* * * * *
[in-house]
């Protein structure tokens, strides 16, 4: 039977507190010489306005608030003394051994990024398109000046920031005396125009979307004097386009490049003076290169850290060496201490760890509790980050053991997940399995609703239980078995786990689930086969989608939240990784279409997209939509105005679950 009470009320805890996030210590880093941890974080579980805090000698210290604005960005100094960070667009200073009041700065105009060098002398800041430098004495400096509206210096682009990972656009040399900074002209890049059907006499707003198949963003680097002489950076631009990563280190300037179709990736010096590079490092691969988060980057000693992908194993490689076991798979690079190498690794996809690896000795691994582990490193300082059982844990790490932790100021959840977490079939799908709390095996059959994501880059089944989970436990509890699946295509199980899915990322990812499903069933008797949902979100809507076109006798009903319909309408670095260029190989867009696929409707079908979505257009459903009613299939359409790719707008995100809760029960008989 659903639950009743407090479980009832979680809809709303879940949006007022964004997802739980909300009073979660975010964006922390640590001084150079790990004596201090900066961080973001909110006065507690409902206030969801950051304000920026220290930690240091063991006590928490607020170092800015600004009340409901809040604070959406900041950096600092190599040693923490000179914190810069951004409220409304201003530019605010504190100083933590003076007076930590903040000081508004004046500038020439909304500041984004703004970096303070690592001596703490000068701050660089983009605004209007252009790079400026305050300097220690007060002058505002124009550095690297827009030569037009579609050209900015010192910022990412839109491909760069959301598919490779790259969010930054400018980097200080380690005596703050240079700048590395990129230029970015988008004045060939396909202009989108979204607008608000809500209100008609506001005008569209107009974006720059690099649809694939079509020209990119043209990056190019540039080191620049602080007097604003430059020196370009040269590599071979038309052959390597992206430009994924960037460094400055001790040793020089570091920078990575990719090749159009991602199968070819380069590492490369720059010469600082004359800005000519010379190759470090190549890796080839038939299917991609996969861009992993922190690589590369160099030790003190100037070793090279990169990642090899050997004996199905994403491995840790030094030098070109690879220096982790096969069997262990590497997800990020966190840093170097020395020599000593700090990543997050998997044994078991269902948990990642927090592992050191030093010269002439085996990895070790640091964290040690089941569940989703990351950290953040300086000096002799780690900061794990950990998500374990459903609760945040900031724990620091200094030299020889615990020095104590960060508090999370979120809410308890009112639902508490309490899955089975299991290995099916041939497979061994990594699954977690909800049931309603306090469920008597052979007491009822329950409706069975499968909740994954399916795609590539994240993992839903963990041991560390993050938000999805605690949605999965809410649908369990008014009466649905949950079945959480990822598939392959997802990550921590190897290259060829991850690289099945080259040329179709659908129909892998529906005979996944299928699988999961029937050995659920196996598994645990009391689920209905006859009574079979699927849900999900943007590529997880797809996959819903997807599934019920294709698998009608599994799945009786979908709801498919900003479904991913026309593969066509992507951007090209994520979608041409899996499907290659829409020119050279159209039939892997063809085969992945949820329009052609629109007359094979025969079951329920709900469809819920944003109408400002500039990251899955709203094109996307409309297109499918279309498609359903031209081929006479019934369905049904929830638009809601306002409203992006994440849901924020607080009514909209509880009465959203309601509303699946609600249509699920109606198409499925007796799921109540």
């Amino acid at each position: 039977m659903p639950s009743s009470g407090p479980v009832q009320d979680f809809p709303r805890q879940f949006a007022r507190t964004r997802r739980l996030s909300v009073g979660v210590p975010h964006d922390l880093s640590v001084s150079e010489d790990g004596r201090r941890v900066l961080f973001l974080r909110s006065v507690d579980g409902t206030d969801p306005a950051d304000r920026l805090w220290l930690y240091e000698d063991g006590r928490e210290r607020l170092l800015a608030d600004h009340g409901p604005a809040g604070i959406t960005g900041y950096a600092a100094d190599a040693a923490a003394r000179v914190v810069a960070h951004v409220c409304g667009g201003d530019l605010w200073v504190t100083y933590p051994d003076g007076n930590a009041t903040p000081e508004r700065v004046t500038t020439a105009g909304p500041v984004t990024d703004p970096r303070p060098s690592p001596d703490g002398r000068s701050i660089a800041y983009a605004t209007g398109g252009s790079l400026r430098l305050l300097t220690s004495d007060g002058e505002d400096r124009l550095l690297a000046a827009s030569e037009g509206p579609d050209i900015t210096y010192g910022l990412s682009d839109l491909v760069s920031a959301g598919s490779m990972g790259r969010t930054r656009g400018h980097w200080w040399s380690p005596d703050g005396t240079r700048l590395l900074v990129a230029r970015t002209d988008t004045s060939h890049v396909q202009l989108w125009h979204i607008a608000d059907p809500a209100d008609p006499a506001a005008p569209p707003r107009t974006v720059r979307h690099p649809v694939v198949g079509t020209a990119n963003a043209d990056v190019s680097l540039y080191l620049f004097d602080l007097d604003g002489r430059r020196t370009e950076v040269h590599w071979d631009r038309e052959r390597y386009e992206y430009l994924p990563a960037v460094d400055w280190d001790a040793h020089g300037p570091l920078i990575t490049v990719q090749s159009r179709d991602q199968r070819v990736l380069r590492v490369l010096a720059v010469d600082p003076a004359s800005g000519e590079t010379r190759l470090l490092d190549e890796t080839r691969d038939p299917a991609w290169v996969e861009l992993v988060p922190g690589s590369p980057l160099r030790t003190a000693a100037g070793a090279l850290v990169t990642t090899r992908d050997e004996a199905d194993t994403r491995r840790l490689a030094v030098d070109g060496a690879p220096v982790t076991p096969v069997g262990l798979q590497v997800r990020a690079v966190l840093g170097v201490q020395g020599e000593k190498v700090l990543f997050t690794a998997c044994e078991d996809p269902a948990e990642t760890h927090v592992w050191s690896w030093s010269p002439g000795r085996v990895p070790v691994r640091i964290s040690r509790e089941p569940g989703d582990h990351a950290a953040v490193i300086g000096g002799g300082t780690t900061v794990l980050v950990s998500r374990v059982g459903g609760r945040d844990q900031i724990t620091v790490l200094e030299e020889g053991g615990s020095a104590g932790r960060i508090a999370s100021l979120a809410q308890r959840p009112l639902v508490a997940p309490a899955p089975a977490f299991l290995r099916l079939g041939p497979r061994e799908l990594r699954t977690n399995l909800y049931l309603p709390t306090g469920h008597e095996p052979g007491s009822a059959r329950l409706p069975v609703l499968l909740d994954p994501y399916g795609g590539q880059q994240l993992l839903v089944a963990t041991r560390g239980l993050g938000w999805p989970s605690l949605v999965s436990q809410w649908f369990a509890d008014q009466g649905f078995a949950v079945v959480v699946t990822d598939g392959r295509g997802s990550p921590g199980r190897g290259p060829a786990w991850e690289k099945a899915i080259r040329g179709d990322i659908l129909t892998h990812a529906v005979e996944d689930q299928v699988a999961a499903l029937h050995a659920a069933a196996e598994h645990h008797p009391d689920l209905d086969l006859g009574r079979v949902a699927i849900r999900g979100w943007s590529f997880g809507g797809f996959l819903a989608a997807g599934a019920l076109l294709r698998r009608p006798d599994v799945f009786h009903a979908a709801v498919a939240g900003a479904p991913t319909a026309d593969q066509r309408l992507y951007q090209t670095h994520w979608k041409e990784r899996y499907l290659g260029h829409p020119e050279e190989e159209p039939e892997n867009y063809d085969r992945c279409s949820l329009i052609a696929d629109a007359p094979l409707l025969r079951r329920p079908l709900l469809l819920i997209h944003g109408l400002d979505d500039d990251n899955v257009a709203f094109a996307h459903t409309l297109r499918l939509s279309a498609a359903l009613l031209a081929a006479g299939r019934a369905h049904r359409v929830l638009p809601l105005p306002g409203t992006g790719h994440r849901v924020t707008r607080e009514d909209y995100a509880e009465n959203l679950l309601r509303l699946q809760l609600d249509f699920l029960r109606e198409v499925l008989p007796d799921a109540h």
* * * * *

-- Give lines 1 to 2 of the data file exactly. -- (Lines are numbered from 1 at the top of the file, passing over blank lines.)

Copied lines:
[in-house]
């Protein structure tokens, strides 16, 4: 039977507190010489306005608030003394051994990024398109000046920031005396125009979307004097386009490049003076290169850290060496201490760890509790980050053991997940399995609703239980078995786990689930086969989608939240990784279409997209939509105005679950 009470009320805890996030210590880093941890974080579980805090000698210290604005960005100094960070667009200073009041700065105009060098002398800041430098004495400096509206210096682009990972656009040399900074002209890049059907006499707003198949963003680097002489950076631009990563280190300037179709990736010096590079490092691969988060980057000693992908194993490689076991798979690079190498690794996809690896000795691994582990490193300082059982844990790490932790100021959840977490079939799908709390095996059959994501880059089944989970436990509890699946295509199980899915990322990812499903069933008797949902979100809507076109006798009903319909309408670095260029190989867009696929409707079908979505257009459903009613299939359409790719707008995100809760029960008989 659903639950009743407090479980009832979680809809709303879940949006007022964004997802739980909300009073979660975010964006922390640590001084150079790990004596201090900066961080973001909110006065507690409902206030969801950051304000920026220290930690240091063991006590928490607020170092800015600004009340409901809040604070959406900041950096600092190599040693923490000179914190810069951004409220409304201003530019605010504190100083933590003076007076930590903040000081508004004046500038020439909304500041984004703004970096303070690592001596703490000068701050660089983009605004209007252009790079400026305050300097220690007060002058505002124009550095690297827009030569037009579609050209900015010192910022990412839109491909760069959301598919490779790259969010930054400018980097200080380690005596703050240079700048590395990129230029970015988008004045060939396909202009989108979204607008608000809500209100008609506001005008569209107009974006720059690099649809694939079509020209990119043209990056190019540039080191620049602080007097604003430059020196370009040269590599071979038309052959390597992206430009994924960037460094400055001790040793020089570091920078990575990719090749159009991602199968070819380069590492490369720059010469600082004359800005000519010379190759470090190549890796080839038939299917991609996969861009992993922190690589590369160099030790003190100037070793090279990169990642090899050997004996199905994403491995840790030094030098070109690879220096982790096969069997262990590497997800990020966190840093170097020395020599000593700090990543997050998997044994078991269902948990990642927090592992050191030093010269002439085996990895070790640091964290040690089941569940989703990351950290953040300086000096002799780690900061794990950990998500374990459903609760945040900031724990620091200094030299020889615990020095104590960060508090999370979120809410308890009112639902508490309490899955089975299991290995099916041939497979061994990594699954977690909800049931309603306090469920008597052979007491009822329950409706069975499968909740994954399916795609590539994240993992839903963990041991560390993050938000999805605690949605999965809410649908369990008014009466649905949950079945959480990822598939392959997802990550921590190897290259060829991850690289099945080259040329179709659908129909892998529906005979996944299928699988999961029937050995659920196996598994645990009391689920209905006859009574079979699927849900999900943007590529997880797809996959819903997807599934019920294709698998009608599994799945009786979908709801498919900003479904991913026309593969066509992507951007090209994520979608041409899996499907290659829409020119050279159209039939892997063809085969992945949820329009052609629109007359094979025969079951329920709900469809819920944003109408400002500039990251899955709203094109996307409309297109499918279309498609359903031209081929006479019934369905049904929830638009809601306002409203992006994440849901924020607080009514909209509880009465959203309601509303699946609600249509699920109606198409499925007796799921109540």